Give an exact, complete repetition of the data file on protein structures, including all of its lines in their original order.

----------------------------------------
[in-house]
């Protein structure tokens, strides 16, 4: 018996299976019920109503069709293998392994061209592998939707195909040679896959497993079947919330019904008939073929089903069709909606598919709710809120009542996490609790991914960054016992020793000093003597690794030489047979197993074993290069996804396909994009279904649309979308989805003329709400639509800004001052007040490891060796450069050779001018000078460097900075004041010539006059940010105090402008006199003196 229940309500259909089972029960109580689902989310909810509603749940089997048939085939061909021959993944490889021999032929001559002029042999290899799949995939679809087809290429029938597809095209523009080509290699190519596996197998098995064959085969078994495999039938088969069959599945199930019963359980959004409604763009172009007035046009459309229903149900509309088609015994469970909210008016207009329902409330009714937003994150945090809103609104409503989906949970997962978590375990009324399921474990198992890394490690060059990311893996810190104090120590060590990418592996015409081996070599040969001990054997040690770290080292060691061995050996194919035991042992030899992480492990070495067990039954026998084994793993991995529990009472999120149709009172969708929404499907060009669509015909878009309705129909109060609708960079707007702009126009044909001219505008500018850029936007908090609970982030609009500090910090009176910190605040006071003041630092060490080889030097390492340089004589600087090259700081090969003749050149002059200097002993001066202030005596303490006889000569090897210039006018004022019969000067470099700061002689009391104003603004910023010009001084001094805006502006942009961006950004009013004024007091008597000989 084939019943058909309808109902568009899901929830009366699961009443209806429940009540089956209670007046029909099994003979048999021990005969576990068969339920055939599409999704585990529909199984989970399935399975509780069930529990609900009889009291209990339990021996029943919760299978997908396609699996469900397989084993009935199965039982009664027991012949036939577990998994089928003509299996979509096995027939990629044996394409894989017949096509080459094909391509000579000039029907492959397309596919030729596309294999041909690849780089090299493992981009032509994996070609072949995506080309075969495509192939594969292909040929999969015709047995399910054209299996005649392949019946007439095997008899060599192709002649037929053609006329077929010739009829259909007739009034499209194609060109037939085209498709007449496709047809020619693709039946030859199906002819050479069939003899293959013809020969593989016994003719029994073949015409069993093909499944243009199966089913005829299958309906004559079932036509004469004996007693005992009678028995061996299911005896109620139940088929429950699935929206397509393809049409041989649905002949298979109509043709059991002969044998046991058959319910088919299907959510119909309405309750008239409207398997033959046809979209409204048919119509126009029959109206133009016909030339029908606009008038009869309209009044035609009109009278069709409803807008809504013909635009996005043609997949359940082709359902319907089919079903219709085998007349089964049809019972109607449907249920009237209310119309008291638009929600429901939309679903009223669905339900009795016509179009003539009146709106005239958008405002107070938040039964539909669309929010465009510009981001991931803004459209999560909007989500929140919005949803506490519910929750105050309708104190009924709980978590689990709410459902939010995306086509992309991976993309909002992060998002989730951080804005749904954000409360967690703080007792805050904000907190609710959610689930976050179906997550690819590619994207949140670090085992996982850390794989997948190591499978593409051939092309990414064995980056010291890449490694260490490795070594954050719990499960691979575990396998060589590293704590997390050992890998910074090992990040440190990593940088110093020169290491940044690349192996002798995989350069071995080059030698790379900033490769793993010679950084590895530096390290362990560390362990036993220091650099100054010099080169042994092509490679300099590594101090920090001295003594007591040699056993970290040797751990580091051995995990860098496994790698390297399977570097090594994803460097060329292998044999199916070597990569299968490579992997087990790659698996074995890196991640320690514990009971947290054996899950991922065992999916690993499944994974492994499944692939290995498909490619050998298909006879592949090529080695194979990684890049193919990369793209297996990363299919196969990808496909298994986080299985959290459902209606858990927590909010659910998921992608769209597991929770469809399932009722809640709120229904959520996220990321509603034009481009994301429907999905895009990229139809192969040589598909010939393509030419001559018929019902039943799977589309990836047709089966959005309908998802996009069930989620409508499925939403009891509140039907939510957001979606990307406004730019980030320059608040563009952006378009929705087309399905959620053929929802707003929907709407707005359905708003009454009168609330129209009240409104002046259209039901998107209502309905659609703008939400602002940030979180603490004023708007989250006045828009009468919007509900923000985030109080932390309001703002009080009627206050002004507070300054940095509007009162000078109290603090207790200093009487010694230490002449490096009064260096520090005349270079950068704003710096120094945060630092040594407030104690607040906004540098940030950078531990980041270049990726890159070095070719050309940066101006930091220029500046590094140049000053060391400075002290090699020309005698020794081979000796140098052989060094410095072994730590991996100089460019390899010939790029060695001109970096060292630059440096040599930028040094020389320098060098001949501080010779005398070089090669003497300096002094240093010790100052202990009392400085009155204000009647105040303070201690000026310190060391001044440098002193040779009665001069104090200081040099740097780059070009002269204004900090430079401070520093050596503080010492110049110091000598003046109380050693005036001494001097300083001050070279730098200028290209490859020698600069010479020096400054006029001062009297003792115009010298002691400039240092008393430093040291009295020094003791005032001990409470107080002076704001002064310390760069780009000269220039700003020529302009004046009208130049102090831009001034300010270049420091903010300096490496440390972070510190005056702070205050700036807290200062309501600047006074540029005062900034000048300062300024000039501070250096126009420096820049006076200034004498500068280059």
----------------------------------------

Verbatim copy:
[in-house]
């Protein structure tokens, strides 16, 4: 018996299976019920109503069709293998392994061209592998939707195909040679896959497993079947919330019904008939073929089903069709909606598919709710809120009542996490609790991914960054016992020793000093003597690794030489047979197993074993290069996804396909994009279904649309979308989805003329709400639509800004001052007040490891060796450069050779001018000078460097900075004041010539006059940010105090402008006199003196 229940309500259909089972029960109580689902989310909810509603749940089997048939085939061909021959993944490889021999032929001559002029042999290899799949995939679809087809290429029938597809095209523009080509290699190519596996197998098995064959085969078994495999039938088969069959599945199930019963359980959004409604763009172009007035046009459309229903149900509309088609015994469970909210008016207009329902409330009714937003994150945090809103609104409503989906949970997962978590375990009324399921474990198992890394490690060059990311893996810190104090120590060590990418592996015409081996070599040969001990054997040690770290080292060691061995050996194919035991042992030899992480492990070495067990039954026998084994793993991995529990009472999120149709009172969708929404499907060009669509015909878009309705129909109060609708960079707007702009126009044909001219505008500018850029936007908090609970982030609009500090910090009176910190605040006071003041630092060490080889030097390492340089004589600087090259700081090969003749050149002059200097002993001066202030005596303490006889000569090897210039006018004022019969000067470099700061002689009391104003603004910023010009001084001094805006502006942009961006950004009013004024007091008597000989 084939019943058909309808109902568009899901929830009366699961009443209806429940009540089956209670007046029909099994003979048999021990005969576990068969339920055939599409999704585990529909199984989970399935399975509780069930529990609900009889009291209990339990021996029943919760299978997908396609699996469900397989084993009935199965039982009664027991012949036939577990998994089928003509299996979509096995027939990629044996394409894989017949096509080459094909391509000579000039029907492959397309596919030729596309294999041909690849780089090299493992981009032509994996070609072949995506080309075969495509192939594969292909040929999969015709047995399910054209299996005649392949019946007439095997008899060599192709002649037929053609006329077929010739009829259909007739009034499209194609060109037939085209498709007449496709047809020619693709039946030859199906002819050479069939003899293959013809020969593989016994003719029994073949015409069993093909499944243009199966089913005829299958309906004559079932036509004469004996007693005992009678028995061996299911005896109620139940088929429950699935929206397509393809049409041989649905002949298979109509043709059991002969044998046991058959319910088919299907959510119909309405309750008239409207398997033959046809979209409204048919119509126009029959109206133009016909030339029908606009008038009869309209009044035609009109009278069709409803807008809504013909635009996005043609997949359940082709359902319907089919079903219709085998007349089964049809019972109607449907249920009237209310119309008291638009929600429901939309679903009223669905339900009795016509179009003539009146709106005239958008405002107070938040039964539909669309929010465009510009981001991931803004459209999560909007989500929140919005949803506490519910929750105050309708104190009924709980978590689990709410459902939010995306086509992309991976993309909002992060998002989730951080804005749904954000409360967690703080007792805050904000907190609710959610689930976050179906997550690819590619994207949140670090085992996982850390794989997948190591499978593409051939092309990414064995980056010291890449490694260490490795070594954050719990499960691979575990396998060589590293704590997390050992890998910074090992990040440190990593940088110093020169290491940044690349192996002798995989350069071995080059030698790379900033490769793993010679950084590895530096390290362990560390362990036993220091650099100054010099080169042994092509490679300099590594101090920090001295003594007591040699056993970290040797751990580091051995995990860098496994790698390297399977570097090594994803460097060329292998044999199916070597990569299968490579992997087990790659698996074995890196991640320690514990009971947290054996899950991922065992999916690993499944994974492994499944692939290995498909490619050998298909006879592949090529080695194979990684890049193919990369793209297996990363299919196969990808496909298994986080299985959290459902209606858990927590909010659910998921992608769209597991929770469809399932009722809640709120229904959520996220990321509603034009481009994301429907999905895009990229139809192969040589598909010939393509030419001559018929019902039943799977589309990836047709089966959005309908998802996009069930989620409508499925939403009891509140039907939510957001979606990307406004730019980030320059608040563009952006378009929705087309399905959620053929929802707003929907709407707005359905708003009454009168609330129209009240409104002046259209039901998107209502309905659609703008939400602002940030979180603490004023708007989250006045828009009468919007509900923000985030109080932390309001703002009080009627206050002004507070300054940095509007009162000078109290603090207790200093009487010694230490002449490096009064260096520090005349270079950068704003710096120094945060630092040594407030104690607040906004540098940030950078531990980041270049990726890159070095070719050309940066101006930091220029500046590094140049000053060391400075002290090699020309005698020794081979000796140098052989060094410095072994730590991996100089460019390899010939790029060695001109970096060292630059440096040599930028040094020389320098060098001949501080010779005398070089090669003497300096002094240093010790100052202990009392400085009155204000009647105040303070201690000026310190060391001044440098002193040779009665001069104090200081040099740097780059070009002269204004900090430079401070520093050596503080010492110049110091000598003046109380050693005036001494001097300083001050070279730098200028290209490859020698600069010479020096400054006029001062009297003792115009010298002691400039240092008393430093040291009295020094003791005032001990409470107080002076704001002064310390760069780009000269220039700003020529302009004046009208130049102090831009001034300010270049420091903010300096490496440390972070510190005056702070205050700036807290200062309501600047006074540029005062900034000048300062300024000039501070250096126009420096820049006076200034004498500068280059």